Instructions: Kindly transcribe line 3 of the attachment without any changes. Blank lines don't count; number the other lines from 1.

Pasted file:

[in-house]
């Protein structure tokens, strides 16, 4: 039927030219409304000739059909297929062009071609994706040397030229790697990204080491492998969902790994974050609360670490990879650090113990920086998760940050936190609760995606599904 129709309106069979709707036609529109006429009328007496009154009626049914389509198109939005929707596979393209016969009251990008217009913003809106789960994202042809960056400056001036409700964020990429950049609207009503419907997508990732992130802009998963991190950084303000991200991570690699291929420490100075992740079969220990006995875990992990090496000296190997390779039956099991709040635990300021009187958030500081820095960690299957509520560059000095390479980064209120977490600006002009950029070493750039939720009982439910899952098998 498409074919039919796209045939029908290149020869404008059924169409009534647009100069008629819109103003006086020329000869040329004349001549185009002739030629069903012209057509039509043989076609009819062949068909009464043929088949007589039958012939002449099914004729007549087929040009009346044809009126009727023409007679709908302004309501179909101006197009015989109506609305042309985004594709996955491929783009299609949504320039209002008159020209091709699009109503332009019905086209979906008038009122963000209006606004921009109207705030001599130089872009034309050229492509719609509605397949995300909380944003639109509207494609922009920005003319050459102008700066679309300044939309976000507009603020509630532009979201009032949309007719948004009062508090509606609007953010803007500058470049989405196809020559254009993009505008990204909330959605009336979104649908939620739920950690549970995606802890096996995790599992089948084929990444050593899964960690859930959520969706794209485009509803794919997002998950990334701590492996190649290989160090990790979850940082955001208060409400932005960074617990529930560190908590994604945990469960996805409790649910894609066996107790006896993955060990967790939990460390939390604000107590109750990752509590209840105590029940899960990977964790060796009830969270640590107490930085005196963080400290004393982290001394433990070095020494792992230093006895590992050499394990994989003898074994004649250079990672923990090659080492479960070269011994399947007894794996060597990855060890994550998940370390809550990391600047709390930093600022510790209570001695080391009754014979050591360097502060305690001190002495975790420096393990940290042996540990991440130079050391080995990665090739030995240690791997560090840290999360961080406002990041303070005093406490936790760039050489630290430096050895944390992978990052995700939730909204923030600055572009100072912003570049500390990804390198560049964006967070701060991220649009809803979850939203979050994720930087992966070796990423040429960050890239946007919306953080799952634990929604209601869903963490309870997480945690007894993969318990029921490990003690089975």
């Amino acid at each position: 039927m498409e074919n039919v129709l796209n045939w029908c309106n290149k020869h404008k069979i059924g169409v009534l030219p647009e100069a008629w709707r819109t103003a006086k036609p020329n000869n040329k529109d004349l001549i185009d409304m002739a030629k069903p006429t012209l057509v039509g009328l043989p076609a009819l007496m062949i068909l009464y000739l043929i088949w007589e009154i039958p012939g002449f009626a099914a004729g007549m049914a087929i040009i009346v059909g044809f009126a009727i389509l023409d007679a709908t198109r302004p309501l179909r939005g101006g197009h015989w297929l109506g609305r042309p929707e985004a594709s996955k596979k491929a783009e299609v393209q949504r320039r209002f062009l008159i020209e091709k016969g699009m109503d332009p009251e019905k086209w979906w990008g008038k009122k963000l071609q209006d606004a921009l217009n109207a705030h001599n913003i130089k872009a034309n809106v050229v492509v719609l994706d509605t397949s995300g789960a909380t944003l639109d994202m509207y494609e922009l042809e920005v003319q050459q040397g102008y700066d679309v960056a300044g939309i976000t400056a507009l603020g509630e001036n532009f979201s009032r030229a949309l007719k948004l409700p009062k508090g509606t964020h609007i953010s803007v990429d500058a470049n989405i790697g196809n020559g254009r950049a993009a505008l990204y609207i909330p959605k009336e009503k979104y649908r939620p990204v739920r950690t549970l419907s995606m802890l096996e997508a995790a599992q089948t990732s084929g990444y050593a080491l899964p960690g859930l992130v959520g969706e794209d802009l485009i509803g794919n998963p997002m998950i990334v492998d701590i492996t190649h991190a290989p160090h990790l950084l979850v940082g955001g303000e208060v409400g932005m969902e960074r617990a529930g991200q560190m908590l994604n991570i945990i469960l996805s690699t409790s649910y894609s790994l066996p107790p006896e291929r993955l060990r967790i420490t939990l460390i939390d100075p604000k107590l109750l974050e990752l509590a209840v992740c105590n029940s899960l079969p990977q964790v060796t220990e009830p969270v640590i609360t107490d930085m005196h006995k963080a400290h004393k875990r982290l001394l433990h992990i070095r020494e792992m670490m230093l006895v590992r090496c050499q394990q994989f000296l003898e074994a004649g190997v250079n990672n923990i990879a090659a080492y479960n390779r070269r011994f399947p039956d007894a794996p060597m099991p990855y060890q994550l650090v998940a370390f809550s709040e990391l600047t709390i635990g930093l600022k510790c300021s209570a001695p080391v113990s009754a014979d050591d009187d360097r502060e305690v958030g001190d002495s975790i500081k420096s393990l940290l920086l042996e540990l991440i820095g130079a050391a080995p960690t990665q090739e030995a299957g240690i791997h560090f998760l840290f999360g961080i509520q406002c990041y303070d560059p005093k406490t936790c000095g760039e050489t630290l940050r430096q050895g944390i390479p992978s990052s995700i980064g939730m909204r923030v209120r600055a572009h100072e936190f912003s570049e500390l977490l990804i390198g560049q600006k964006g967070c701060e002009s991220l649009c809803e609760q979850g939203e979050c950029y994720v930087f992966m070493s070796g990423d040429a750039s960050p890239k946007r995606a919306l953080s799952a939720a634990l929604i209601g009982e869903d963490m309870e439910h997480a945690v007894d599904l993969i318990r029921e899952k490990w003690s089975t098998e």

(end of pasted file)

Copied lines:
């Amino acid at each position: 039927m498409e074919n039919v129709l796209n045939w029908c309106n290149k020869h404008k069979i059924g169409v009534l030219p647009e100069a008629w709707r819109t103003a006086k036609p020329n000869n040329k529109d004349l001549i185009d409304m002739a030629k069903p006429t012209l057509v039509g009328l043989p076609a009819l007496m062949i068909l009464y000739l043929i088949w007589e009154i039958p012939g002449f009626a099914a004729g007549m049914a087929i040009i009346v059909g044809f009126a009727i389509l023409d007679a709908t198109r302004p309501l179909r939005g101006g197009h015989w297929l109506g609305r042309p929707e985004a594709s996955k596979k491929a783009e299609v393209q949504r320039r209002f062009l008159i020209e091709k016969g699009m109503d332009p009251e019905k086209w979906w990008g008038k009122k963000l071609q209006d606004a921009l217009n109207a705030h001599n913003i130089k872009a034309n809106v050229v492509v719609l994706d509605t397949s995300g789960a909380t944003l639109d994202m509207y494609e922009l042809e920005v003319q050459q040397g102008y700066d679309v960056a300044g939309i976000t400056a507009l603020g509630e001036n532009f979201s009032r030229a949309l007719k948004l409700p009062k508090g509606t964020h609007i953010s803007v990429d500058a470049n989405i790697g196809n020559g254009r950049a993009a505008l990204y609207i909330p959605k009336e009503k979104y649908r939620p990204v739920r950690t549970l419907s995606m802890l096996e997508a995790a599992q089948t990732s084929g990444y050593a080491l899964p960690g859930l992130v959520g969706e794209d802009l485009i509803g794919n998963p997002m998950i990334v492998d701590i492996t190649h991190a290989p160090h990790l950084l979850v940082g955001g303000e208060v409400g932005m969902e960074r617990a529930g991200q560190m908590l994604n991570i945990i469960l996805s690699t409790s649910y894609s790994l066996p107790p006896e291929r993955l060990r967790i420490t939990l460390i939390d100075p604000k107590l109750l974050e990752l509590a209840v992740c105590n029940s899960l079969p990977q964790v060796t220990e009830p969270v640590i609360t107490d930085m005196h006995k963080a400290h004393k875990r982290l001394l433990h992990i070095r020494e792992m670490m230093l006895v590992r090496c050499q394990q994989f000296l003898e074994a004649g190997v250079n990672n923990i990879a090659a080492y479960n390779r070269r011994f399947p039956d007894a794996p060597m099991p990855y060890q994550l650090v998940a370390f809550s709040e990391l600047t709390i635990g930093l600022k510790c300021s209570a001695p080391v113990s009754a014979d050591d009187d360097r502060e305690v958030g001190d002495s975790i500081k420096s393990l940290l920086l042996e540990l991440i820095g130079a050391a080995p960690t990665q090739e030995a299957g240690i791997h560090f998760l840290f999360g961080i509520q406002c990041y303070d560059p005093k406490t936790c000095g760039e050489t630290l940050r430096q050895g944390i390479p992978s990052s995700i980064g939730m909204r923030v209120r600055a572009h100072e936190f912003s570049e500390l977490l990804i390198g560049q600006k964006g967070c701060e002009s991220l649009c809803e609760q979850g939203e979050c950029y994720v930087f992966m070493s070796g990423d040429a750039s960050p890239k946007r995606a919306l953080s799952a939720a634990l929604i209601g009982e869903d963490m309870e439910h997480a945690v007894d599904l993969i318990r029921e899952k490990w003690s089975t098998e």